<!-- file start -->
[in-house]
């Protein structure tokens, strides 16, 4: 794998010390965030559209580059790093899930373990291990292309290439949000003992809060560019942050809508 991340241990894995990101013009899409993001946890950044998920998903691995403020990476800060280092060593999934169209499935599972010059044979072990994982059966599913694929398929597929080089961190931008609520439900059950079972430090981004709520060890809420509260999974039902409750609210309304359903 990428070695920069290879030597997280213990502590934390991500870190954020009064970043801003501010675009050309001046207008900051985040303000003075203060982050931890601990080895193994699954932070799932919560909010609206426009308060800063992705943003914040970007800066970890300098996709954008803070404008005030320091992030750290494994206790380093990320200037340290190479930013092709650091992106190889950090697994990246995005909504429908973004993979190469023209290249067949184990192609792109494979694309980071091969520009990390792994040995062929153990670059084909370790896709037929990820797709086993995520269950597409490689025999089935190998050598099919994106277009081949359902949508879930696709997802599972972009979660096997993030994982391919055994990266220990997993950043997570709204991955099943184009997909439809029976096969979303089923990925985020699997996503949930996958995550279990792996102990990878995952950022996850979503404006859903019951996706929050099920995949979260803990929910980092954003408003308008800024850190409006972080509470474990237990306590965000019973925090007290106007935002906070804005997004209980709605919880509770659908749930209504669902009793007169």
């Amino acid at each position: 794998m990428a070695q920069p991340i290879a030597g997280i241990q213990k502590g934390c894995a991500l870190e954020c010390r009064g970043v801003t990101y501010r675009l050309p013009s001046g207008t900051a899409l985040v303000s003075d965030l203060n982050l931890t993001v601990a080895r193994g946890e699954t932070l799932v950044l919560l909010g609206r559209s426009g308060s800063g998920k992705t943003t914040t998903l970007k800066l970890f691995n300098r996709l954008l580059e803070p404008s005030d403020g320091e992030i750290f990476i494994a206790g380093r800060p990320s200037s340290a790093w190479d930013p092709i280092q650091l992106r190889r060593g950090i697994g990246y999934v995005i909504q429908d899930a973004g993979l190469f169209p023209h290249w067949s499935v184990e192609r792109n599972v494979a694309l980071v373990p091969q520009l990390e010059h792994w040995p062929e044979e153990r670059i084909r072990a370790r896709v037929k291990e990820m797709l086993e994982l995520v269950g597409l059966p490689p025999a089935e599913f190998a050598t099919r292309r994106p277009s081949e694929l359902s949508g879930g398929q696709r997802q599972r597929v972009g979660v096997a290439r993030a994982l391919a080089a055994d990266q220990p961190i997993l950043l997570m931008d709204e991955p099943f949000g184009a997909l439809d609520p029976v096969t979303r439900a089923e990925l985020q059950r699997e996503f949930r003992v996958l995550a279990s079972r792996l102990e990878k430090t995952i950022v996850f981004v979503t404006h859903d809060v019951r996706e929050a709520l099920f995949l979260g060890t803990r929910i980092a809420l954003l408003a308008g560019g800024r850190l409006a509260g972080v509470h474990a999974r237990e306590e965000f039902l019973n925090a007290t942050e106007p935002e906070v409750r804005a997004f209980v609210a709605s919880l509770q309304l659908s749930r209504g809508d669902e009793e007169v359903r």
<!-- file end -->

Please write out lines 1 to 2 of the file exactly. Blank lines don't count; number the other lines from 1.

[in-house]
């Protein structure tokens, strides 16, 4: 794998010390965030559209580059790093899930373990291990292309290439949000003992809060560019942050809508 991340241990894995990101013009899409993001946890950044998920998903691995403020990476800060280092060593999934169209499935599972010059044979072990994982059966599913694929398929597929080089961190931008609520439900059950079972430090981004709520060890809420509260999974039902409750609210309304359903 990428070695920069290879030597997280213990502590934390991500870190954020009064970043801003501010675009050309001046207008900051985040303000003075203060982050931890601990080895193994699954932070799932919560909010609206426009308060800063992705943003914040970007800066970890300098996709954008803070404008005030320091992030750290494994206790380093990320200037340290190479930013092709650091992106190889950090697994990246995005909504429908973004993979190469023209290249067949184990192609792109494979694309980071091969520009990390792994040995062929153990670059084909370790896709037929990820797709086993995520269950597409490689025999089935190998050598099919994106277009081949359902949508879930696709997802599972972009979660096997993030994982391919055994990266220990997993950043997570709204991955099943184009997909439809029976096969979303089923990925985020699997996503949930996958995550279990792996102990990878995952950022996850979503404006859903019951996706929050099920995949979260803990929910980092954003408003308008800024850190409006972080509470474990237990306590965000019973925090007290106007935002906070804005997004209980709605919880509770659908749930209504669902009793007169």